I hopped into a Boston cab a couple of months ago and was greeted with a sticker facing me from the Plexiglas panel that separates passenger from driver. The sticker called on regulators to clamp down on the now ubiquitous Uber and Lyft drivers that ply the streets of our fair city and implored customers to eschew such services in favor of medallioned, and regulated, taxis.
Let's see, would I pick:
A) A broken down Boston cab that may take me 30 minutes or more to hail, in which I will not know the cost of my ride until the end of the trip, and for which I will have to fumble with cash or a credit card to pay, or
B) A car I can reserve minutes in advance of my ride, with a set fare and an easy transaction over my mobile phone?
Sorry, hack, I choose B. And yes, I'm OK with Uber's dynamic pricing model.
If I'm representative of the broader, taxi-riding consumer set, perhaps there are better competitive responses than asking the government to regulate out the new competition.
Classic competition strategy inspired by strategy guru and former Harvard Business School professor Michael Porter would advise building high barriers to entry to impede new entrants and help ensure that incumbents can take more than their fair share of industry profits for a long period of time. And, while lobbying for favorable regulations is certainly one way to erect barriers, there are arguably more effective ones. Ongoing business model innovation, anyone?
And here’s the beautiful irony. The online platform that underpins Uber’s business model is not all that special. Combining a searchable inventory of products and secure online transaction capabilities has been around since Amazon’s debut more than 20 years ago. Sure, Uber and Lyft added a geolocation component, but still, this is not revolutionary technology in the year 2015, or even in 2009, when Uber got its start.
What would have prevented Boston taxi operators from launching a similar platform? I’ll tell you what: adherence to stodgy business models and a fear of self-cannibalization.
And so, as in so many other competitive strategy dilemmas, we must ask the age-old question: WWPD (What Would Porter Do?). Building and maintaining high barriers to entry is not a one-and-done strategy. It requires companies to pursue multiple avenues, including asset specificity, economies of scale, high switching costs, and the like. Ultimately, innovation must, and will, find a way.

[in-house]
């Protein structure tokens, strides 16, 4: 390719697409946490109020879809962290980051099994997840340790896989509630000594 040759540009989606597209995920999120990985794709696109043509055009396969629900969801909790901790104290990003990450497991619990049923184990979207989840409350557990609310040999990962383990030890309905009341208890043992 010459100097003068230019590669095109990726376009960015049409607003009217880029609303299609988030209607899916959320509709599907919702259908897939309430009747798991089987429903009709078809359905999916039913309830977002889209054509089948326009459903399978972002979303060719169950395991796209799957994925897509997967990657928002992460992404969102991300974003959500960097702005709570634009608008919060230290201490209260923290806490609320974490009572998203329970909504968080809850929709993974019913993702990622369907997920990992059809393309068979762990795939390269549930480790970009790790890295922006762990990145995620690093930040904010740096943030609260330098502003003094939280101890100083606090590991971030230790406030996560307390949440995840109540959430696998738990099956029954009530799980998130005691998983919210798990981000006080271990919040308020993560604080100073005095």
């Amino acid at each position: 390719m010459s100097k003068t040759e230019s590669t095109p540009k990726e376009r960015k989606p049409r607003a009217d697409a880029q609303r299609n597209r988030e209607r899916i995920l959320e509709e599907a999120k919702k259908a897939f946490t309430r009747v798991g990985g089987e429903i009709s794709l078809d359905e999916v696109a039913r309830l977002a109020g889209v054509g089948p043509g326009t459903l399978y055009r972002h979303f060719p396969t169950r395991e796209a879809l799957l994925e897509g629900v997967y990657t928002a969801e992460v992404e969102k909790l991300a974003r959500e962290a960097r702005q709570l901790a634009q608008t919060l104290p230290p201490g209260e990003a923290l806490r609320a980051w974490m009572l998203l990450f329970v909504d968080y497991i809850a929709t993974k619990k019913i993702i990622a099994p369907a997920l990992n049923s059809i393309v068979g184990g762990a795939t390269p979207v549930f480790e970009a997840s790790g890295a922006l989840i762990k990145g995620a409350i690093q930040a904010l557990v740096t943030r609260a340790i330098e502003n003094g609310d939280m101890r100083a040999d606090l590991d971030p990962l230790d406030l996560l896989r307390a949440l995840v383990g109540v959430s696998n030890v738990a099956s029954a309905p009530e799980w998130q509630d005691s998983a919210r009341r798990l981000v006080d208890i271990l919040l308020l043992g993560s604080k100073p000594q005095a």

Just like the industry incumbents they’re trying to unseat, upstarts must continuously innovate as well. Uber, for example, having upended taxi services in the 200+ cities in which it operates cannot become complacent. It must press ahead by innovating around new services, entering new markets, or finding creative ways to use the data it collects on drivers and riders.
Already, new entrants are encroaching on Uber’s position; in Boston, Bridj, an alternative to taxis, could become a viable alternative to Uber and Lyft, not to mention the city’s entire public transportation system.
Business model complacency will kill any competitive strategy faster than you can say “Kodak and digital consumer photography.” Continuous business model innovation that keeps competitors on their heels and forces new entrants to look for other industries to penetrate is perhaps the most effective barriers-to-entry approach an industry incumbent can take.
And, in this age of technological disruption, being a fast follower can work almost as well. Case in point: razor blades. If you’re a guy, you’ve no doubt seen ads on your Facebook feed for subscription-based razor blade offers from companies like Harry’s and Dollar Shave Club. Here’s another case of simple technological innovation trumping old business models – online subscriptions as a substitute for retail channel distribution.
These upstarts are making no secret of their target: the large consumer-branded razor companies like Gillette (part of Proctor & Gamble) and Schick (part of Energizer Holdings). They are to Uber as Gillette is to Boston taxi operators. But Gillette, in response, didn’t press the Consumer Products Safety Commission to modify regulations that would have made it impossible for the new entrants to compete, like banning sending sharp, dangerous razor blades through the mail (yes, I’m being facetious).
Instead, Gillette, the industry incumbent with much to lose, rolled out a subscription model of its own that leverages its brand strength and product innovation. To be sure, Gillette risks channel conflict with its retail partners, but it can manage that. Were it to let Harry’s or Dollar Shave Club take more share than they already have, it might never get it back.
Building and maintaining better barriers is an ongoing, multifaceted challenge that companies must pursue relentlessly to achieve and retain industry leadership. Companies that rely on a single, one-off barrier strategy like regulatory relief risk falling victim to complacency, allowing more innovative new entrants to knock them off their perch.